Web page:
The Utah Jazz have been a steady organization for years. Change was not something that many Jazz fans had to witness over the last few decades since the team moved to Salt Lake City.
But in the course of the last two weeks, Jazz fans will have to grasp the idea of cheering for a team without its two most iconic figures.
For nearly 23 years, you could count on Jerry Sloan being on the bench for the Utah Jazz, barking out the plays. For NBA players, you could count on the exact offense that would be run by the Jazz.
Jerry Sloan woke up on Feb. 10 and everything changed: He announced his retirement from coaching, effective immediately.
The face of the Utah Jazz was gone.
Jazz fans were disgruntled at the departure of Sloan, but not all hope had been lost. Two-time All-Star Deron Williams would still be calling the plays. As long as the Jazz had one of the best (if not the best) point guards league on their team, winning could still be expected.
But Jazz general manager Kevin O'Connor shocked Jazz nation when sources told ESPN The Magazine's Chris Broussard that the Jazz had dealt Williams to the New Jersey Nets in exchange for Devin Harris and Derrick Favors and some draft picks.
Only time will tell if this deal will be beneficial for both teams, but the question looms: What is next for the Utah Jazz?
The two faces of the team are gone—the Hall of Fame coach and the All-Star point guard. How are the Jazz going to cope with the loss of these two figures?
Right now, the Jazz have no face, no personality, if you will. They have a complete logjam of big men on the team.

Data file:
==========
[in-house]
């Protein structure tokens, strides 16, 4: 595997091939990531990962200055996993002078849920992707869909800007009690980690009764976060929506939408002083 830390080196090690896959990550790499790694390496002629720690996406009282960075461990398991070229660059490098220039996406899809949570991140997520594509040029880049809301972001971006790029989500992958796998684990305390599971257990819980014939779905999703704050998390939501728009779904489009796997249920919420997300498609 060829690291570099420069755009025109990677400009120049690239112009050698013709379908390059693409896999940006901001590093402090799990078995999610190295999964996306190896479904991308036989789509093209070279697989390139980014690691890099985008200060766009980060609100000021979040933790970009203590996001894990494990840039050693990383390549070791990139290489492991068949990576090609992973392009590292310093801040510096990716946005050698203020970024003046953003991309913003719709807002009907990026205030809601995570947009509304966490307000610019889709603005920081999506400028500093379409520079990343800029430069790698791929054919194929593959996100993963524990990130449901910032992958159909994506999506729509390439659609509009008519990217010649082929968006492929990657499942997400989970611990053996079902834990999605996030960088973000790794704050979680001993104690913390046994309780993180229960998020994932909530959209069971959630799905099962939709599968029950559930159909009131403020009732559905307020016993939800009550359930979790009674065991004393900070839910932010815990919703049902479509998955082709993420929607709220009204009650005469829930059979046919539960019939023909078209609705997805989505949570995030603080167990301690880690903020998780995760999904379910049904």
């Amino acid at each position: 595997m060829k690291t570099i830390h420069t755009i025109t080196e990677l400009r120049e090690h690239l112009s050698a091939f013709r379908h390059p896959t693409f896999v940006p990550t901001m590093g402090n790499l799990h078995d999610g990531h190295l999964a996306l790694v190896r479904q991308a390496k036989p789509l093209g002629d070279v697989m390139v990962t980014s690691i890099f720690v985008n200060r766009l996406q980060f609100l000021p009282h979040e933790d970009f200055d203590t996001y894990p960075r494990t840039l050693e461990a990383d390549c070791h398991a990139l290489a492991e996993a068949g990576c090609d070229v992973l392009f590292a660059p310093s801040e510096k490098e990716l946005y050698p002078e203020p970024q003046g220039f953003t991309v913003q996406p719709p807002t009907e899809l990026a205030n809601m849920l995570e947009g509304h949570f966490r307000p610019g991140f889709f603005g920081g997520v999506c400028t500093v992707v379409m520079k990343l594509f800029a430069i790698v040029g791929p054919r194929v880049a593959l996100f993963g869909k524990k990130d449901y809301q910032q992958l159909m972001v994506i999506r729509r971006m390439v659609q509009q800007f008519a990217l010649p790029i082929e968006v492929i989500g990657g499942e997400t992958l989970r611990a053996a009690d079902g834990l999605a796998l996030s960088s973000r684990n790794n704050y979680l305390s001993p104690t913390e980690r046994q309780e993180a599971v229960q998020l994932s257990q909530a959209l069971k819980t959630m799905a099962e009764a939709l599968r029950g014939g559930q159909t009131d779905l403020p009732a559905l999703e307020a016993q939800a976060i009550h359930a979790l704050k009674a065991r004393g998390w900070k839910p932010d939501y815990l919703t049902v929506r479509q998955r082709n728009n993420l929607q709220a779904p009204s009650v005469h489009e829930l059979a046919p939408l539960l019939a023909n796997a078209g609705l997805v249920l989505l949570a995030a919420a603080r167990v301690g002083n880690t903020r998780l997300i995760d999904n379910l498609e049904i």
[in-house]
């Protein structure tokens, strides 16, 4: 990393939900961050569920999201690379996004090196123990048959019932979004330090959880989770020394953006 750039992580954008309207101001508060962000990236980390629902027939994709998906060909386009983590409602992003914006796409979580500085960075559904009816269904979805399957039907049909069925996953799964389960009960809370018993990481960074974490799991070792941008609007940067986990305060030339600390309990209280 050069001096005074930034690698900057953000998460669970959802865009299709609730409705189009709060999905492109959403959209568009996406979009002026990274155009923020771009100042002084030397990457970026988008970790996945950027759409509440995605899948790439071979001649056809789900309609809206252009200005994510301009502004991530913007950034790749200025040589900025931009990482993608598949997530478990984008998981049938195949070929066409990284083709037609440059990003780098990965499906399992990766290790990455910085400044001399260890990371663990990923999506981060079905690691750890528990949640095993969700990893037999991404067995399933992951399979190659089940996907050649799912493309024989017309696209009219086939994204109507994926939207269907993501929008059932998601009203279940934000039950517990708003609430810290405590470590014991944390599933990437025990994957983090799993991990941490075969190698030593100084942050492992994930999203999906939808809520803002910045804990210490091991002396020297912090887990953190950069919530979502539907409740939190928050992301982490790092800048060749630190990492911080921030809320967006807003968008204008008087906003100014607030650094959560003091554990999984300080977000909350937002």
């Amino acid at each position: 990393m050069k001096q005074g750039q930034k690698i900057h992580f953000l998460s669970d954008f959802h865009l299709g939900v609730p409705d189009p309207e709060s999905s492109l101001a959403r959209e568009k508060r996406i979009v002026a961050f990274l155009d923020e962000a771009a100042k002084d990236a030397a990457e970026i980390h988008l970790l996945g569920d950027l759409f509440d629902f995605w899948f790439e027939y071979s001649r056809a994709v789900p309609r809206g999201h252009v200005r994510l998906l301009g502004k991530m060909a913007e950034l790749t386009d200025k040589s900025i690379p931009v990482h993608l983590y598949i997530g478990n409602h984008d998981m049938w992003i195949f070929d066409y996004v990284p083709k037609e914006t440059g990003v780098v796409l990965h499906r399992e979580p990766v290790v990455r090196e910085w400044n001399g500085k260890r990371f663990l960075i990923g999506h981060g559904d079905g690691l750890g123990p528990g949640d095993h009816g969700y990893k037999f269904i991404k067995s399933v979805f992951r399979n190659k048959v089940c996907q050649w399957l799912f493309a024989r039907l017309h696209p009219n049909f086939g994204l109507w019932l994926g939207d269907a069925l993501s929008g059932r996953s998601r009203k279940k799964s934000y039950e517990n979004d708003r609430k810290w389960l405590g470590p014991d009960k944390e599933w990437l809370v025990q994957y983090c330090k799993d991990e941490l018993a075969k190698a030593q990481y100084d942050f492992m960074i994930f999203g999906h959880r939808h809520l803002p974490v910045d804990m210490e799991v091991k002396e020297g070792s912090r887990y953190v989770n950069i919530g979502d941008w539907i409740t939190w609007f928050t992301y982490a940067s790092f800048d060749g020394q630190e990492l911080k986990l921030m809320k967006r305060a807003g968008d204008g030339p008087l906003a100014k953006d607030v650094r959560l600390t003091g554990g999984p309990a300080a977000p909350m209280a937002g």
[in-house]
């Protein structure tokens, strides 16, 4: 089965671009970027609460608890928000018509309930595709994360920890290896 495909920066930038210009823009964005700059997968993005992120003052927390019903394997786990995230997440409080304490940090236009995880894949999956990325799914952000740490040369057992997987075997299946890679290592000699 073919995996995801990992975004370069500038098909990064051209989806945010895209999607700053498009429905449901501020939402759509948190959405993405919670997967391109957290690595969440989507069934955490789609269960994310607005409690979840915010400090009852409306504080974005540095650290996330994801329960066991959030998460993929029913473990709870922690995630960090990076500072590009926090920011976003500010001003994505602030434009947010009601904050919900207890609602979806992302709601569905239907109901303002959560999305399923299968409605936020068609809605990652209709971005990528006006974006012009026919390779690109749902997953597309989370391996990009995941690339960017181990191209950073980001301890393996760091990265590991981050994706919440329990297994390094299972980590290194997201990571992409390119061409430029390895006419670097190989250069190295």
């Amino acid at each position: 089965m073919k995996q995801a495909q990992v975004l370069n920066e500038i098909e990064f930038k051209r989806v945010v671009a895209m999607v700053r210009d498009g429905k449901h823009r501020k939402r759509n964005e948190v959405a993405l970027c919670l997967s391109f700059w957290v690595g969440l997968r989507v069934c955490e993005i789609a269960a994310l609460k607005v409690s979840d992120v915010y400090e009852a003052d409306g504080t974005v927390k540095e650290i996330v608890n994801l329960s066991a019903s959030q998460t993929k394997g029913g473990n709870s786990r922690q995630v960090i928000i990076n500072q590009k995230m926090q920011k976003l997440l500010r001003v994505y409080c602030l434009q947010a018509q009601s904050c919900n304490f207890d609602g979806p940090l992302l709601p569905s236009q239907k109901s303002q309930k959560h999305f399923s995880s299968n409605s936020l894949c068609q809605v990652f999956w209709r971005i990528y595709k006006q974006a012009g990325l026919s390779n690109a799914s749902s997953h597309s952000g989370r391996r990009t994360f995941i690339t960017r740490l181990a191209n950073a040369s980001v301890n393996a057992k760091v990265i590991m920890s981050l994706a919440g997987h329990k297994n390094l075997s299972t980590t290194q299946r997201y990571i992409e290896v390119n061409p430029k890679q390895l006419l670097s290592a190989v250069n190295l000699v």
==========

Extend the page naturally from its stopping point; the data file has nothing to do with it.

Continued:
Al Jefferson, Paul Millsap, Andrei Kirilenko, Kyrylo Fesenko, Francisco Elson, Mehmet Okur and Favors are all big men. They all play the power forward or center position.
It might be safe to assume that a deal regarding one of these players is imminent.
At the beginning of the season last year, the Jazz had a bevy of shooting guards that they could go to at any moment. Now, the Jazz have only the aging Raja Bell to fill the shooting guard position.
Ronnie Price has seen minutes in that position this year, but he is severely undersized to run the shooting guard. Earl Watson and Devin Harris are both true point guards that could be hybrid two-men, but not natural two-men by any means.
The Jazz now lack a go-to guy. Millsap, Harris and Jefferson can all score, but they can't score every time down the floor like Williams could. They lack a player that can single-handedly take over a game.
They desperately need a true scorer on the roster.
The Jazz have a bright future however because of the acquisition of multiple first-round draft picks. Many Jazz fans have already began salivating at the idea of BYU phenom Jimmer Fredette playing for Utah.
Whether or not he does, Jazz Nation can rest easy knowing that significant rookies are right around the corner.
But will the Jazz be able to establish a face that each team needs? In the immediate future, probably not, but newly appointed head coach Tyrone Corbin will be doing everything he can to try and create a superstar on this team.
There is turmoil in Jazz Nation, but a bright future lies ahead.
With only one day remaining before the trade deadline, Jazz fans better buckle their seatbelts just in case another blockbuster deal happens.